452 Montrose Ave., Toronto
Asking Price: $2,899,999
Taxes: $5,600 (2021)
Lot Size: 17.9 feet by 120 feet
Agent: Evan Wright, Plex Realty Corp.
Mani Mani was immersed in building new laneway houses in the Bickford Park area when the coronavirus upended life in downtown Toronto.
“It was an interesting time for seeing how we behave,” the founder of Fishtnk Design Factory says. “It turned out to be a case study on what we need as a society.”
Mr. Mani recently completed the project, which created three two-bedroom houses on one property just south of Bloor Street West.
The transformation began about four years ago when he purchased a traditional 1890s house with a 1980s extension on the back.
The detached, two-storey house had been renovated over the years, but Mr. Mani figured he could make some additional improvements to create a home for him and his partner.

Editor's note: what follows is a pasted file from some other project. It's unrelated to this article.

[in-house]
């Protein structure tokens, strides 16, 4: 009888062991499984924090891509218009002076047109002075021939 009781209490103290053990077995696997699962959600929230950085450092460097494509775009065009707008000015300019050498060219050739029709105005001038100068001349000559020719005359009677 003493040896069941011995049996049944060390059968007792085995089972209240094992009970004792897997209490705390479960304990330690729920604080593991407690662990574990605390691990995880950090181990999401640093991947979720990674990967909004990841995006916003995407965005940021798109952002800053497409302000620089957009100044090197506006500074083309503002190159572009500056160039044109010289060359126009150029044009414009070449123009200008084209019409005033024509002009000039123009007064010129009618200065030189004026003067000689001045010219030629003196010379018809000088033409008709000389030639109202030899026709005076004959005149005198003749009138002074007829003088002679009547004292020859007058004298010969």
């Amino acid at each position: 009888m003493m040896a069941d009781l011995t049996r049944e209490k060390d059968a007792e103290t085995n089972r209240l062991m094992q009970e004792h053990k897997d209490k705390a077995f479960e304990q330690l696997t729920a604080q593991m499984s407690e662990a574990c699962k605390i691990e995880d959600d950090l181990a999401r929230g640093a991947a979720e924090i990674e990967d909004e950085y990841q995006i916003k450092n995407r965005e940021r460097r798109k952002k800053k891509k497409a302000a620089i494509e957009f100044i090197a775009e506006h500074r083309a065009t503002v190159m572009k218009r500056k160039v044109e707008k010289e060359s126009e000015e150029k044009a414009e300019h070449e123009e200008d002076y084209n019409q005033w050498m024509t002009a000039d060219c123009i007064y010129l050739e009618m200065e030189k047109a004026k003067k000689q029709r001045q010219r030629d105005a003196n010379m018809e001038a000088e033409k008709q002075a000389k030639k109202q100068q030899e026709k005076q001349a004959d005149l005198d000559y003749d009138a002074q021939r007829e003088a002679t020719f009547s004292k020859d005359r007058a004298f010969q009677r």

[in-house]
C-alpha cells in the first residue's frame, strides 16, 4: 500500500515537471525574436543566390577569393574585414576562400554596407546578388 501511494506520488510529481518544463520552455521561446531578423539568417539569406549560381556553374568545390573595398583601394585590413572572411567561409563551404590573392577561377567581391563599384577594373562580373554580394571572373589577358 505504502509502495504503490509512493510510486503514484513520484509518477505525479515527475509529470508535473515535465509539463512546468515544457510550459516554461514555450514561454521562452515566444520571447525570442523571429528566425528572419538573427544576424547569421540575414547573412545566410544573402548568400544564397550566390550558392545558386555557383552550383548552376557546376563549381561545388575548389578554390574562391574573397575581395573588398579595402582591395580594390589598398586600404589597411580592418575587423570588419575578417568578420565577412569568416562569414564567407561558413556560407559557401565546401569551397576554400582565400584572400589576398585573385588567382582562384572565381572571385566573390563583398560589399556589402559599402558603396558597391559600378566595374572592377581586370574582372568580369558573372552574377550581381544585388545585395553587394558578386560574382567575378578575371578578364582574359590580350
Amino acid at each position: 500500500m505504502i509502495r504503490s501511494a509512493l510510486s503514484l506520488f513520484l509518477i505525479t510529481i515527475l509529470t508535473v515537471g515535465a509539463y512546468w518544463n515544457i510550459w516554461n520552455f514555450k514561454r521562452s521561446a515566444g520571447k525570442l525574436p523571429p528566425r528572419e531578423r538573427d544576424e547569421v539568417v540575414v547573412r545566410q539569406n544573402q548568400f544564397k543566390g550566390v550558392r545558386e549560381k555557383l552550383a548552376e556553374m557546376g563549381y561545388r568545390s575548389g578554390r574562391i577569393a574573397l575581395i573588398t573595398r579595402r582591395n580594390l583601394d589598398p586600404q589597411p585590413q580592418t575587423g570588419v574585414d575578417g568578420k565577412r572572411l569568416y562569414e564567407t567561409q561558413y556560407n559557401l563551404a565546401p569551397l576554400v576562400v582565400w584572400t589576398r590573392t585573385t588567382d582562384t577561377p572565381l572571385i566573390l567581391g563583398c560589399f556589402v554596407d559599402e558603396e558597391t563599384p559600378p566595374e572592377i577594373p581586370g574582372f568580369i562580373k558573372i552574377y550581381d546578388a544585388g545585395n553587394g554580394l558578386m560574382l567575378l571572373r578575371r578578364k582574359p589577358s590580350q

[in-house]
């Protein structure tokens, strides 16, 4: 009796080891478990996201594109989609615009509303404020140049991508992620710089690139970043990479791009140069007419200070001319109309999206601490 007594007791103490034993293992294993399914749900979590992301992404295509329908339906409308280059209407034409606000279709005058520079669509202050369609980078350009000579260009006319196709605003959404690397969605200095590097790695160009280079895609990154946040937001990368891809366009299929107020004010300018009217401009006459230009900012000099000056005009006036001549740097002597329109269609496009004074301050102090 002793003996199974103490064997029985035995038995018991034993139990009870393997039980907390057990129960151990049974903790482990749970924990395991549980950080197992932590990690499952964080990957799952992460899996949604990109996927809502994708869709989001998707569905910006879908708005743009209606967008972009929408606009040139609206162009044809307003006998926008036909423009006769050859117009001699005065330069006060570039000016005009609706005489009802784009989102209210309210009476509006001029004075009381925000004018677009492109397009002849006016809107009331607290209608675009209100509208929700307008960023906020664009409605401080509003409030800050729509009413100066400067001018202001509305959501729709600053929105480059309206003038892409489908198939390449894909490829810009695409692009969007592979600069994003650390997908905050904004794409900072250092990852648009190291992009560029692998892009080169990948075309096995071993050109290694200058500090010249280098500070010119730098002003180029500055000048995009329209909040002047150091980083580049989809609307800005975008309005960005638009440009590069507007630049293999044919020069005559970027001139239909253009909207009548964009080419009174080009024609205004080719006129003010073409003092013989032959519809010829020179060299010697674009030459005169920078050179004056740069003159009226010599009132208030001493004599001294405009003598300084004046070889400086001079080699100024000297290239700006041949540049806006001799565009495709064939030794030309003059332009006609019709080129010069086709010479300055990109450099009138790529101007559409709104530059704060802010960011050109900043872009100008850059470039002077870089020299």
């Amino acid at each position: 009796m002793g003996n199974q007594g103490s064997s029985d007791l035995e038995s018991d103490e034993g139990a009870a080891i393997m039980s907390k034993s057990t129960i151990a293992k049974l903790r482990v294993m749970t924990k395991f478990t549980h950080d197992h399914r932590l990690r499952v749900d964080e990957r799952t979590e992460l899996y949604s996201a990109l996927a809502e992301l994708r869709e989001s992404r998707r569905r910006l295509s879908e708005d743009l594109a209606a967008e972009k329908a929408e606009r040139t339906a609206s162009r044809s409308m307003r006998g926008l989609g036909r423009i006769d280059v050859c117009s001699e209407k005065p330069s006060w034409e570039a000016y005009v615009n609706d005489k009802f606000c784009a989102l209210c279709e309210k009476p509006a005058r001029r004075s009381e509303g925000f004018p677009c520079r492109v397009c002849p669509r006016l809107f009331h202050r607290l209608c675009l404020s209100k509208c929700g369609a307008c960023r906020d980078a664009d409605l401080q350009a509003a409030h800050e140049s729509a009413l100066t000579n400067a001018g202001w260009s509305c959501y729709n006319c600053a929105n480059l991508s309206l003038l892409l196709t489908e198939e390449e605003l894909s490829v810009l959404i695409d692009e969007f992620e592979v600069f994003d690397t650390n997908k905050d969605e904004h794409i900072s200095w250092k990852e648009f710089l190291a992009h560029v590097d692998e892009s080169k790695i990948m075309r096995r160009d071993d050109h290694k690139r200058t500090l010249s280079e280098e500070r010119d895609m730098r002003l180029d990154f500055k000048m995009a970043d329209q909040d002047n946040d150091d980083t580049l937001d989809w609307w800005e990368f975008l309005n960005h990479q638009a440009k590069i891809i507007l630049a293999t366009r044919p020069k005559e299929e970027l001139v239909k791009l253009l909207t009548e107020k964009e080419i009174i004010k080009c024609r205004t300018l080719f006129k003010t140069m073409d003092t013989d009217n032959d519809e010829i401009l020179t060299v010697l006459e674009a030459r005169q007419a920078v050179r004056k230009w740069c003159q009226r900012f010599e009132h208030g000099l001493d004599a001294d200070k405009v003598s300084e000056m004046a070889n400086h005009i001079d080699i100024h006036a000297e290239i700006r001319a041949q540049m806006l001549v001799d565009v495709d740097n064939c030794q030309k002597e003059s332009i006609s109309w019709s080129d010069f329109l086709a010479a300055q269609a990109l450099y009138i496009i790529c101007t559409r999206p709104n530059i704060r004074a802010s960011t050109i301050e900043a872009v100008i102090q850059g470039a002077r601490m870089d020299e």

At the time, the City of Toronto was holding consultations with the community about creating more housing in the city’s laneways.
Mr. Mani closely followed the conversation. He began thinking about how he might add another suite to the property on Montrose.
When city council amended the official plan to allow for the creation of more laneway suites, he decided to take part in building a new topography for the city.
Mr. Mani had been a practicing architect for several years before turning entrepreneur. He launched Fishtnk in 2008 to manufacture wood furniture and architectural components.
As an architect, Mr. Mani had spent some time working for condo developers. He always needed to be conscious of the fine balance between making a comfortable space for people and making money for the builder, he says.
In March, 2020, when Toronto went into lockdown and people fled high-rise towers and tightly-packed spaces, Mr. Mani saw that many urbanites wanted to remain in the city, but they also craved access to the outdoors.
For his own project, the entrepreneur looked to cities such as Montreal for inspiration in creating density.
“Let’s make it dense; let’s live in the city,” he decided. “We have bike lanes, we have parks.”
Throughout Ontario’s various stages of lockdown, Mr. Mani continued building. He felt even more firmly that he was on the right path.
“The pandemic was a reaffirmation of what good urban living can mean.”